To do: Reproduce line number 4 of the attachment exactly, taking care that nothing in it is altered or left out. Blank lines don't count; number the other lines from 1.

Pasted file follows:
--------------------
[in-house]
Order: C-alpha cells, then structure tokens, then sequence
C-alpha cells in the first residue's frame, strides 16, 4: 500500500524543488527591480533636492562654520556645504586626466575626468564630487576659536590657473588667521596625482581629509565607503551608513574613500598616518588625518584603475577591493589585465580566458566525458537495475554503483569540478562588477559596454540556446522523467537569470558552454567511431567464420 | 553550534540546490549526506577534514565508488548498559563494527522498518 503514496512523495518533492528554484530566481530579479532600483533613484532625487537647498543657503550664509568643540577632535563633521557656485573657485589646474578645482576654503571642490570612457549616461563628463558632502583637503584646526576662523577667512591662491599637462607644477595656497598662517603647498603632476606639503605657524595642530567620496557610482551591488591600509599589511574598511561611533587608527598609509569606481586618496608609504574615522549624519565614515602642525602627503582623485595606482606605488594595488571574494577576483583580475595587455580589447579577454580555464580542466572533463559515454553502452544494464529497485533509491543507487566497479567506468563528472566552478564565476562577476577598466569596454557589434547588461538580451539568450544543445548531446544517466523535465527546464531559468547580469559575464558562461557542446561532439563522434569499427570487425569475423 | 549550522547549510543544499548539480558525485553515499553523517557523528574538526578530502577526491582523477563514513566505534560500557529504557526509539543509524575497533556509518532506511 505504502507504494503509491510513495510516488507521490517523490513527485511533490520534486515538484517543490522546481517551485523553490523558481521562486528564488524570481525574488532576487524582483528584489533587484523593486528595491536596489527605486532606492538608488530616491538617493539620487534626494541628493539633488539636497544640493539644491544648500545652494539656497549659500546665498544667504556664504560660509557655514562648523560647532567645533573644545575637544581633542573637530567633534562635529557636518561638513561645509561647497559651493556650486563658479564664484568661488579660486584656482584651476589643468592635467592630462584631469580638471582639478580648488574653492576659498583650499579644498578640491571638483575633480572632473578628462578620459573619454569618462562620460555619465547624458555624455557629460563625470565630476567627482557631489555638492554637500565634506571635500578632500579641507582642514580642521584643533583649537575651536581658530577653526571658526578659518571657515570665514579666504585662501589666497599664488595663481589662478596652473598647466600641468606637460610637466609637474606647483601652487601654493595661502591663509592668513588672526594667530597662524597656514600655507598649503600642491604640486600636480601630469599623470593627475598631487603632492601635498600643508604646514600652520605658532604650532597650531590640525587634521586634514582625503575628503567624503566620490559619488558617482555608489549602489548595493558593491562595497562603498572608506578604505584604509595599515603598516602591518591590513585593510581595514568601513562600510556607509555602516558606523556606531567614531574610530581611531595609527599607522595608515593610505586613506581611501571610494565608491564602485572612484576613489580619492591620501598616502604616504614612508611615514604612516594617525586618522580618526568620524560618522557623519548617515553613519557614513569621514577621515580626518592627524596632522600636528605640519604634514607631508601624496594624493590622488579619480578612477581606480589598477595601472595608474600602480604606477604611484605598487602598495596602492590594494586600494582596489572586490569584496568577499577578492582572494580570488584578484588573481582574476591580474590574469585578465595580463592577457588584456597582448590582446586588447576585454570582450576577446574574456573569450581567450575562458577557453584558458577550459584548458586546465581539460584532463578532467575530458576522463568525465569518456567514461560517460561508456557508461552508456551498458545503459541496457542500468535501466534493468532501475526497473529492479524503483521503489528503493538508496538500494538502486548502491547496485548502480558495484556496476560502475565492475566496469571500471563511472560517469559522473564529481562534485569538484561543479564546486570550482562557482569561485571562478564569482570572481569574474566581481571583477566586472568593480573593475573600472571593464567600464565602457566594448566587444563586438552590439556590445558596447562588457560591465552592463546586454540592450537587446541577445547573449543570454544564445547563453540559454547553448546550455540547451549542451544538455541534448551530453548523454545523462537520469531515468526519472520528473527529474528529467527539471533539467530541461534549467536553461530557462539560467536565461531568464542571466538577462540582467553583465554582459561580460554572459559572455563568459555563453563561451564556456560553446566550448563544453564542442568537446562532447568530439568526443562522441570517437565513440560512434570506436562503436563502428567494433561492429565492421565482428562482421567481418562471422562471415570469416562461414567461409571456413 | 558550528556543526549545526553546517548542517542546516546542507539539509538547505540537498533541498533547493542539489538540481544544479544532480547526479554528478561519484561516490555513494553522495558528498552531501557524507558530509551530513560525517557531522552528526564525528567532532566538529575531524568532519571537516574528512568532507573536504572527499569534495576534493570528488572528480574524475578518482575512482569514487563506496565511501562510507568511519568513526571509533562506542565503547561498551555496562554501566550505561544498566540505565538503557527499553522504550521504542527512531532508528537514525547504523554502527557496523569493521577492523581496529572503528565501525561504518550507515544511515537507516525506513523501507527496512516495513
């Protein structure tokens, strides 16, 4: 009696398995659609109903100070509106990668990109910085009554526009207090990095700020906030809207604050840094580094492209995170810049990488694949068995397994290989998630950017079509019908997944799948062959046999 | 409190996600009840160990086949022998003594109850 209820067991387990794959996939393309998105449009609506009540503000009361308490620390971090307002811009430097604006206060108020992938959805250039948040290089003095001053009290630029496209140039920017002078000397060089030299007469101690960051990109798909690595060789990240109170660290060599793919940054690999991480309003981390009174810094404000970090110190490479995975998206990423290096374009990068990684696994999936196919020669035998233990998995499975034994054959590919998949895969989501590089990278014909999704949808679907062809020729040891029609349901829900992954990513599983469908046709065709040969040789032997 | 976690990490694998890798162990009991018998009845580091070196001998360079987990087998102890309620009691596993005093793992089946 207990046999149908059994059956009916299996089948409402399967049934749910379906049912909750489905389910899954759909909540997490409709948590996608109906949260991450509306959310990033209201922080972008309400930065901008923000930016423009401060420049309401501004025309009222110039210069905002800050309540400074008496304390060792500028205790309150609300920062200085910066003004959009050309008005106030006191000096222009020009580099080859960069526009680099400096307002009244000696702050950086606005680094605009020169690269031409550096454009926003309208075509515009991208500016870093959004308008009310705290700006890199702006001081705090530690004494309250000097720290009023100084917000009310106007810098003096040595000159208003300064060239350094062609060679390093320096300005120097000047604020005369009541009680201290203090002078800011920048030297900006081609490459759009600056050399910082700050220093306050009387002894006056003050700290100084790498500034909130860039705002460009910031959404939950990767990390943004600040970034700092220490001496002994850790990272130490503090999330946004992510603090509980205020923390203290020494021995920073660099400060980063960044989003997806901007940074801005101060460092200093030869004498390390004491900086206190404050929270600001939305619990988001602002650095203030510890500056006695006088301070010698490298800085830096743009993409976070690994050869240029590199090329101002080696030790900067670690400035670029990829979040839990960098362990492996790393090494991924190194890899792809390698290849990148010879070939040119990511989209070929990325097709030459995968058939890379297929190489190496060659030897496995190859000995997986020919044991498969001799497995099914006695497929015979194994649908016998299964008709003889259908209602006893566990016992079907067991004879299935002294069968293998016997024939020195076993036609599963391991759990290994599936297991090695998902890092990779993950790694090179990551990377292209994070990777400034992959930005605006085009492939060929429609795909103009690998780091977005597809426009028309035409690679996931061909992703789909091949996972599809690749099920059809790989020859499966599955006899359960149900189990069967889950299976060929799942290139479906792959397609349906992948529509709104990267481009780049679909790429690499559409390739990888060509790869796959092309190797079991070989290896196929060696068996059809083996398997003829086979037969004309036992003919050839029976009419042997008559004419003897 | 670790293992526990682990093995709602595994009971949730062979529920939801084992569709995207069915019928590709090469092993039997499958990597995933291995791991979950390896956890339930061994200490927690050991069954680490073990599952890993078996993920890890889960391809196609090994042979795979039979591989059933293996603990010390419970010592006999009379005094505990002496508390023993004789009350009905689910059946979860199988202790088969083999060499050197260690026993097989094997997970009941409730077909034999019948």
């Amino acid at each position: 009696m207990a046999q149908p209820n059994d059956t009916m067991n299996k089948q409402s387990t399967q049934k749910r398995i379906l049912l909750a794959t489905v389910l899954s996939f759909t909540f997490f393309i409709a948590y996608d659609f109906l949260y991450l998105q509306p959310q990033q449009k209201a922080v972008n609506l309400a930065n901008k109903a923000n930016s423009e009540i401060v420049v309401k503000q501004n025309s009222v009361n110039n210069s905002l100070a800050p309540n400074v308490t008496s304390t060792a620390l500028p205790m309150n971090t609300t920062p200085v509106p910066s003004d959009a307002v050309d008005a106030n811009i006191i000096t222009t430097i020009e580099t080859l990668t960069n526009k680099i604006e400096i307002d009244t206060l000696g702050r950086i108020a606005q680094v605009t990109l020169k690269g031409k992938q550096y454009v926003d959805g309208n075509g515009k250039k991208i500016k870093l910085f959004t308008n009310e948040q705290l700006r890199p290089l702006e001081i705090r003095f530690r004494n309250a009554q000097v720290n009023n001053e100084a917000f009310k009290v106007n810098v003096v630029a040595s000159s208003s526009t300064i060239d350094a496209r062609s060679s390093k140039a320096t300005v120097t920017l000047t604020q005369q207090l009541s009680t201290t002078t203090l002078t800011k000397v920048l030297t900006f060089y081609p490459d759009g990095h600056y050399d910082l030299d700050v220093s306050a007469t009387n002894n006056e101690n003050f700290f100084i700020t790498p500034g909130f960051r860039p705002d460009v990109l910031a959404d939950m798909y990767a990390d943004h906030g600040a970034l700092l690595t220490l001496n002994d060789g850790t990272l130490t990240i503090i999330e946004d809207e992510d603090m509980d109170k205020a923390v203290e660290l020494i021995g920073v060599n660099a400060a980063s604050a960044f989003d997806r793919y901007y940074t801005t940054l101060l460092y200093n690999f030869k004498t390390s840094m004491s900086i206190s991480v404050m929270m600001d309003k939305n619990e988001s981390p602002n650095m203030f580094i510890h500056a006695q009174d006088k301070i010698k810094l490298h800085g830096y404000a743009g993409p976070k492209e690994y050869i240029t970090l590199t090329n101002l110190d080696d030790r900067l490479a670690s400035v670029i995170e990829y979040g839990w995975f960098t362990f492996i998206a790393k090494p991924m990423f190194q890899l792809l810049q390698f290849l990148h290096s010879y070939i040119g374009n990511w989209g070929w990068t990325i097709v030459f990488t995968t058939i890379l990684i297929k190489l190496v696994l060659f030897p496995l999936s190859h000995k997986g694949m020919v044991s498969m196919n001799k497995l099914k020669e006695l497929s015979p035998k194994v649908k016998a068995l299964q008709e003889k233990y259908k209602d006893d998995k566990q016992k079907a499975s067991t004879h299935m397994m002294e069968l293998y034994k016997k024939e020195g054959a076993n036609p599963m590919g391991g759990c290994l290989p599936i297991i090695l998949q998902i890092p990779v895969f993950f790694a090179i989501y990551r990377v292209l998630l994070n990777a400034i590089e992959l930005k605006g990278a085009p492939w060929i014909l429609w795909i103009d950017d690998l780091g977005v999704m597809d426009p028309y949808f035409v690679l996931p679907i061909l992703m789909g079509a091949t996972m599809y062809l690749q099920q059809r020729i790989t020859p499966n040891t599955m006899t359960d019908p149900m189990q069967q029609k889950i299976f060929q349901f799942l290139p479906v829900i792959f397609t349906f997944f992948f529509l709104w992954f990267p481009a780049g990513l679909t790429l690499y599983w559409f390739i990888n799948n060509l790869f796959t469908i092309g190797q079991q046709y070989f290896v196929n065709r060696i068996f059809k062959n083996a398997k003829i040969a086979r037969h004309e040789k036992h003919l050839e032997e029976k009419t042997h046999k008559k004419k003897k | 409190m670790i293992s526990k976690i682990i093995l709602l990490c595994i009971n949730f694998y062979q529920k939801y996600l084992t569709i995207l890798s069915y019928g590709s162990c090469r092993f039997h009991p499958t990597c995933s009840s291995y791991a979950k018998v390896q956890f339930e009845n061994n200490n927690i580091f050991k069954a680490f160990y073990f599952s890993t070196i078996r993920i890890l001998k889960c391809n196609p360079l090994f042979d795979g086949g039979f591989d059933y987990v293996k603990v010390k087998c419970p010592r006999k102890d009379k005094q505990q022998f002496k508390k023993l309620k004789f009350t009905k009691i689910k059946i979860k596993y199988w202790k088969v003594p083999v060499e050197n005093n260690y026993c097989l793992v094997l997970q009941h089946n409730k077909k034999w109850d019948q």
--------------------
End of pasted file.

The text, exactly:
């Protein structure tokens, strides 16, 4: 009696398995659609109903100070509106990668990109910085009554526009207090990095700020906030809207604050840094580094492209995170810049990488694949068995397994290989998630950017079509019908997944799948062959046999 | 409190996600009840160990086949022998003594109850 209820067991387990794959996939393309998105449009609506009540503000009361308490620390971090307002811009430097604006206060108020992938959805250039948040290089003095001053009290630029496209140039920017002078000397060089030299007469101690960051990109798909690595060789990240109170660290060599793919940054690999991480309003981390009174810094404000970090110190490479995975998206990423290096374009990068990684696994999936196919020669035998233990998995499975034994054959590919998949895969989501590089990278014909999704949808679907062809020729040891029609349901829900992954990513599983469908046709065709040969040789032997 | 976690990490694998890798162990009991018998009845580091070196001998360079987990087998102890309620009691596993005093793992089946 207990046999149908059994059956009916299996089948409402399967049934749910379906049912909750489905389910899954759909909540997490409709948590996608109906949260991450509306959310990033209201922080972008309400930065901008923000930016423009401060420049309401501004025309009222110039210069905002800050309540400074008496304390060792500028205790309150609300920062200085910066003004959009050309008005106030006191000096222009020009580099080859960069526009680099400096307002009244000696702050950086606005680094605009020169690269031409550096454009926003309208075509515009991208500016870093959004308008009310705290700006890199702006001081705090530690004494309250000097720290009023100084917000009310106007810098003096040595000159208003300064060239350094062609060679390093320096300005120097000047604020005369009541009680201290203090002078800011920048030297900006081609490459759009600056050399910082700050220093306050009387002894006056003050700290100084790498500034909130860039705002460009910031959404939950990767990390943004600040970034700092220490001496002994850790990272130490503090999330946004992510603090509980205020923390203290020494021995920073660099400060980063960044989003997806901007940074801005101060460092200093030869004498390390004491900086206190404050929270600001939305619990988001602002650095203030510890500056006695006088301070010698490298800085830096743009993409976070690994050869240029590199090329101002080696030790900067670690400035670029990829979040839990960098362990492996790393090494991924190194890899792809390698290849990148010879070939040119990511989209070929990325097709030459995968058939890379297929190489190496060659030897496995190859000995997986020919044991498969001799497995099914006695497929015979194994649908016998299964008709003889259908209602006893566990016992079907067991004879299935002294069968293998016997024939020195076993036609599963391991759990290994599936297991090695998902890092990779993950790694090179990551990377292209994070990777400034992959930005605006085009492939060929429609795909103009690998780091977005597809426009028309035409690679996931061909992703789909091949996972599809690749099920059809790989020859499966599955006899359960149900189990069967889950299976060929799942290139479906792959397609349906992948529509709104990267481009780049679909790429690499559409390739990888060509790869796959092309190797079991070989290896196929060696068996059809083996398997003829086979037969004309036992003919050839029976009419042997008559004419003897 | 670790293992526990682990093995709602595994009971949730062979529920939801084992569709995207069915019928590709090469092993039997499958990597995933291995791991979950390896956890339930061994200490927690050991069954680490073990599952890993078996993920890890889960391809196609090994042979795979039979591989059933293996603990010390419970010592006999009379005094505990002496508390023993004789009350009905689910059946979860199988202790088969083999060499050197260690026993097989094997997970009941409730077909034999019948």